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Lord Byron (1788–1824). Poetry of Byron. 1881.

II. Descriptive and Narrative

Tomb of Cecilia Metella

(Childe Harold, Canto iv. Stanzas 99–103.)

THERE is a stern round tower of other days,

Firm as a fortress, with its fence of stone,

Such as an army’s baffled strength delays,

Standing with half its battlements alone,

And with two thousand years of ivy grown,

The garland of eternity, where wave

The green leaves over all by time o’erthrown;—

What was this tower of strength? within its cave

What treasure lay so lock’d, so hid?—A woman’s grave.

But who was she, the lady of the dead,

Tomb’d in a palace? Was she chaste and fair?

Worthy a king’s—or more—a Roman’s bed?

What race of chiefs and heroes did she bear?

What daughter of her beauties was the heir?

How lived—how loved—how died she? Was she not

So honour’d—and conspicuously there,

Where meaner relics must not dare to rot,

Placed to commemorate a more than mortal lot?

Was she as those who love their lords, or they

Who love the lords of others? such have been

Even in the olden time, Rome’s annals say.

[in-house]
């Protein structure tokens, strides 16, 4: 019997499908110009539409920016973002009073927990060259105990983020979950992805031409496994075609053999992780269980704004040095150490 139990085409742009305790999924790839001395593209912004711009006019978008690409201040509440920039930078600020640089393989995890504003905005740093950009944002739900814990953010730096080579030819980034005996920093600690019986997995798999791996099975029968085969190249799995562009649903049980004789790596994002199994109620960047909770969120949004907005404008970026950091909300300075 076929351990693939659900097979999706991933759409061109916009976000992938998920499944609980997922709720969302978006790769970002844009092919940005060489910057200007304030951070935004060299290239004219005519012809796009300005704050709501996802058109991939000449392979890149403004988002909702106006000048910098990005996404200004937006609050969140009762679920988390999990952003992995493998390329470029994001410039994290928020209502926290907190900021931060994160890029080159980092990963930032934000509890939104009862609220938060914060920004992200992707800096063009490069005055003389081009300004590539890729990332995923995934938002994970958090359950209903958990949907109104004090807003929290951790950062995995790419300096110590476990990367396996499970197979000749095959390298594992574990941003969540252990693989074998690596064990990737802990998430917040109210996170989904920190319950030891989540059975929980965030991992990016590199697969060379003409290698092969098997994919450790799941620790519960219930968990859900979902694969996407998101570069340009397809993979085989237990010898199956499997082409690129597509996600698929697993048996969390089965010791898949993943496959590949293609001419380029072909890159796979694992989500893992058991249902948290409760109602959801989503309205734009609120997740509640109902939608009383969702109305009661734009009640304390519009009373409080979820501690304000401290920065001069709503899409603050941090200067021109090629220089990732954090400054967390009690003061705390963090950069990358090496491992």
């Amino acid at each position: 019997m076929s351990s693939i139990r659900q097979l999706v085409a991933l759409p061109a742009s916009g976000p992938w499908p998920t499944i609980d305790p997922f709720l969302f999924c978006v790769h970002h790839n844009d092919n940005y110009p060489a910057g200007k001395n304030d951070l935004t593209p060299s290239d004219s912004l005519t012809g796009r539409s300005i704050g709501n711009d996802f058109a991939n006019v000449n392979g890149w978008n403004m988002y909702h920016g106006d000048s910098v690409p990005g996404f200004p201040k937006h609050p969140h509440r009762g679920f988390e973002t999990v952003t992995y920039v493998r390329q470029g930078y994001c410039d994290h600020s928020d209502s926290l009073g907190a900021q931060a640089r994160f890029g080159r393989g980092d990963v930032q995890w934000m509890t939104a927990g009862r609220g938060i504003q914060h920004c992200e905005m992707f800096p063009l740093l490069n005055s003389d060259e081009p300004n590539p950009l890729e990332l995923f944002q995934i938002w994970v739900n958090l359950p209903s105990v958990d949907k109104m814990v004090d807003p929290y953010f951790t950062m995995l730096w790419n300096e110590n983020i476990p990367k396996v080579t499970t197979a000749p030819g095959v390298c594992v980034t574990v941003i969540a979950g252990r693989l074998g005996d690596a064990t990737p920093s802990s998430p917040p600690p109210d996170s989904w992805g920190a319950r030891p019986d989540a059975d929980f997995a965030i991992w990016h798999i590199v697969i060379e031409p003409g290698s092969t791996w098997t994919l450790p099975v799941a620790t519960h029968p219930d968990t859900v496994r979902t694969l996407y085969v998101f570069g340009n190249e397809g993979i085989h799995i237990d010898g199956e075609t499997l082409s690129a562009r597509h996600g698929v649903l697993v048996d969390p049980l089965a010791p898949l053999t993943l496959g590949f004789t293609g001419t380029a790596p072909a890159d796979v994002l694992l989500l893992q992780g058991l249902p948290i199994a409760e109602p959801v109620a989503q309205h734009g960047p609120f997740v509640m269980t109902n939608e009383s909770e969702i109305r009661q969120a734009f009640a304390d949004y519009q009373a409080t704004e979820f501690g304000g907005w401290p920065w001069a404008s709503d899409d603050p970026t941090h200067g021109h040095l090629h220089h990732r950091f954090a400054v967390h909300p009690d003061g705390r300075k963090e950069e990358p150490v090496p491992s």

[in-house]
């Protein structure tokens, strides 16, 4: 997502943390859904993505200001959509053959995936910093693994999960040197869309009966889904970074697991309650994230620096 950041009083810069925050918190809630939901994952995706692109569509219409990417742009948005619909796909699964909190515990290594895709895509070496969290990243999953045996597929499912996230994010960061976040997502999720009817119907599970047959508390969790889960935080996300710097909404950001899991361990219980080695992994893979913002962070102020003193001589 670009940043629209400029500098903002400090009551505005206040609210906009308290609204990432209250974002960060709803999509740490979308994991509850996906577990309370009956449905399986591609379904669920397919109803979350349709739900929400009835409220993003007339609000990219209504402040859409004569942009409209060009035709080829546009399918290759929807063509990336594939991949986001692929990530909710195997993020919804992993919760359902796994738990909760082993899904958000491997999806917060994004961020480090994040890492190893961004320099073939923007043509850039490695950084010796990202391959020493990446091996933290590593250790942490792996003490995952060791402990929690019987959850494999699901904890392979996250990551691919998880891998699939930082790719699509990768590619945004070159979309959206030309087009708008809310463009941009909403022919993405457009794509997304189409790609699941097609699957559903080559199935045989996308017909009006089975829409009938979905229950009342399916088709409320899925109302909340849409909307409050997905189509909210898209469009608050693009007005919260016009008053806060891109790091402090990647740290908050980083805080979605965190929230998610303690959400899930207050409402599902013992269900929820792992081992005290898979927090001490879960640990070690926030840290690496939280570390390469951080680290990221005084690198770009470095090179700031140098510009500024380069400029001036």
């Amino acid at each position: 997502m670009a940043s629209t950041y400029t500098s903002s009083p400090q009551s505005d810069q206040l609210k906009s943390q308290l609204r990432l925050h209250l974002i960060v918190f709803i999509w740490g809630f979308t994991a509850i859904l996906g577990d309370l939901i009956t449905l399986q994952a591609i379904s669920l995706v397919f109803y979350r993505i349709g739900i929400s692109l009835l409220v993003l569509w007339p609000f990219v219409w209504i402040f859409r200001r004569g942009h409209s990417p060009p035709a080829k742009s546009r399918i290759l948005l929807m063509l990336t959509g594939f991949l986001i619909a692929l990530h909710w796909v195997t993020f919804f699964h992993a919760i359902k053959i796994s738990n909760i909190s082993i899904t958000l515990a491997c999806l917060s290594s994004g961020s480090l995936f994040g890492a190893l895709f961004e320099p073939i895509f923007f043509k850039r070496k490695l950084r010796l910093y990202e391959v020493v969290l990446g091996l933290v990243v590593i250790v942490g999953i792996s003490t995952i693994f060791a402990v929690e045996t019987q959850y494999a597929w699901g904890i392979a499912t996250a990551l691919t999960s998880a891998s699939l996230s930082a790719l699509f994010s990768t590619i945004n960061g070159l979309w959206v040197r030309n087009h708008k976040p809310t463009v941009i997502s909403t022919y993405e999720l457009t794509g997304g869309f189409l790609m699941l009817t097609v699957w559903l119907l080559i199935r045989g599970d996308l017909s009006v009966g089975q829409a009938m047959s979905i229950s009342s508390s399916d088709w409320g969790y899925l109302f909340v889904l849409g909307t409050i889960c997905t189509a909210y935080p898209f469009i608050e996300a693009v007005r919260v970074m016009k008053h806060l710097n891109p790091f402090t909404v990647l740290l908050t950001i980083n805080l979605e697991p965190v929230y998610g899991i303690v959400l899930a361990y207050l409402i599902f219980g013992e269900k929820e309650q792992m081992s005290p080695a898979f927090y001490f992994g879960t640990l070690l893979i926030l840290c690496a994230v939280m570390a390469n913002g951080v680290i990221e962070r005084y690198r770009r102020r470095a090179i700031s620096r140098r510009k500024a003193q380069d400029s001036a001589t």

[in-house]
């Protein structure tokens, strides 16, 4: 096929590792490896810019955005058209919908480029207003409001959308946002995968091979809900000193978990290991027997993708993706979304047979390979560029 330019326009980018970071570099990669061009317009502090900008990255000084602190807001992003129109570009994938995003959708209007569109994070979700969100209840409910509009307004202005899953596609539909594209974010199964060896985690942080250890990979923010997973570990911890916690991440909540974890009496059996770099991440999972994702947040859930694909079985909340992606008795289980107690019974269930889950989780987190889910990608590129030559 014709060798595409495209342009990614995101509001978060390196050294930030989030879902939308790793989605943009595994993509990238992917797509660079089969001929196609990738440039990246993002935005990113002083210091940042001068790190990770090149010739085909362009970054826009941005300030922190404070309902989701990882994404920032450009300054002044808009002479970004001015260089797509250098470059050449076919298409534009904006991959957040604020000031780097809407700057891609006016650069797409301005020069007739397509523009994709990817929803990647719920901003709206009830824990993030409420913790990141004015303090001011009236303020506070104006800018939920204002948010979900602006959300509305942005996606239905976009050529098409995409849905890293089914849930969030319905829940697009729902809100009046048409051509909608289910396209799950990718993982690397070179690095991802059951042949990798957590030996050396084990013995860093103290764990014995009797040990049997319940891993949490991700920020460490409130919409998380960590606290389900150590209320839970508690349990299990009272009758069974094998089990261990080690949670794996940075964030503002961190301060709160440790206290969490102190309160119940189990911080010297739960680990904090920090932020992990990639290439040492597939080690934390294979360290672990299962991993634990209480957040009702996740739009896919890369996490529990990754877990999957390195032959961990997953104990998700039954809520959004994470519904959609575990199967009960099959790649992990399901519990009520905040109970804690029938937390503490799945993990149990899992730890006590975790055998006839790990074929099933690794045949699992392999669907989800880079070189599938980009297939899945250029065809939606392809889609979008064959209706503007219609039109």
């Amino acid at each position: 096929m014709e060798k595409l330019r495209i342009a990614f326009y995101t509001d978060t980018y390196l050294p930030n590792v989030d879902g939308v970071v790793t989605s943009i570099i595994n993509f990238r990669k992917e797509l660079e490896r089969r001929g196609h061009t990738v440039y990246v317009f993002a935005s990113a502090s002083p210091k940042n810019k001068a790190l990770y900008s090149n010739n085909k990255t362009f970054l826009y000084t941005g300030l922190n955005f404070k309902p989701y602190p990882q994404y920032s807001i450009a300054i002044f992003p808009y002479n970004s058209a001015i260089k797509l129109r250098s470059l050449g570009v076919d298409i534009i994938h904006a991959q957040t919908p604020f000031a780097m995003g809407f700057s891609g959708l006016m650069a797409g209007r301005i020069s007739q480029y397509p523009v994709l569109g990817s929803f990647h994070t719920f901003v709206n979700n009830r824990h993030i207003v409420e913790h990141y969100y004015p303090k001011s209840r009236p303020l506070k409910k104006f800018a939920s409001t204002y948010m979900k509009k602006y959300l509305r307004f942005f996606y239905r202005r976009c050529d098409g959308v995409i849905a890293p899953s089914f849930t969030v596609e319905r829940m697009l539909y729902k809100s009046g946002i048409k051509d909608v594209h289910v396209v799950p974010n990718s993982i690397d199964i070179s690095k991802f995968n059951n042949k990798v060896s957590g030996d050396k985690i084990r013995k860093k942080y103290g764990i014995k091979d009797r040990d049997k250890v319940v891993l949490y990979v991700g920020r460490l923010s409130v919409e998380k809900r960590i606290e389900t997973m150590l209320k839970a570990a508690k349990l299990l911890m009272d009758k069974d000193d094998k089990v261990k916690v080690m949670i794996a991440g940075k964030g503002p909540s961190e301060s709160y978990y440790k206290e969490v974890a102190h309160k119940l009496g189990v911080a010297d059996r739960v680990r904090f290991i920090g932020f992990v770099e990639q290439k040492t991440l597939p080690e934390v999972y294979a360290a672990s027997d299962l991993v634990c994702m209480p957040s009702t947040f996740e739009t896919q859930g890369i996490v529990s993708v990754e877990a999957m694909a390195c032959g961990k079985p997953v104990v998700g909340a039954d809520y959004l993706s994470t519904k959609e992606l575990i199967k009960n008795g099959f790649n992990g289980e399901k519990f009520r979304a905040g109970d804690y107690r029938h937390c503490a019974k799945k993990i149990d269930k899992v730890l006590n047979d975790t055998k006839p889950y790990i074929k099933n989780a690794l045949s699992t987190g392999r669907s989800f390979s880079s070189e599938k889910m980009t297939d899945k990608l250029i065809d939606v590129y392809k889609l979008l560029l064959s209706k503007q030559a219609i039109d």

Was she a matron of Cornelia’s mien,

Or the light air of Egypt’s graceful queen,

Profuse of joy—or ’gainst it did she war,

Inveterate in virtue? Did she lean

To the soft side of the heart, or wisely bar

Love from amongst her griefs?—for such the affections are.

Perchance she died in youth: it may be, bow’d

With woes far heavier than the ponderous tomb

That weigh’d upon her gentle dust, a cloud

Might gather o’er her beauty, and a gloom

In her dark eye, prophetic of the doom

Heaven gives its favourites—early death; yet shed

A sunset charm around her, and illume

With hectic light, the Hesperus of the dead,

Of her consuming cheek the autumnal leaf-like red.

Perchance she died in age—surviving all,

Charms, kindred, children—with the silver gray

On her long tresses, which might yet recal,

It may be, still a something of the day

When they were braided, and her proud array

And lovely form were envied, praised, and eyed

By Rome—but whither would Conjecture stray?

Thus much alone we know—Metella died,

The wealthiest Roman’s wife: Behold his love or pride!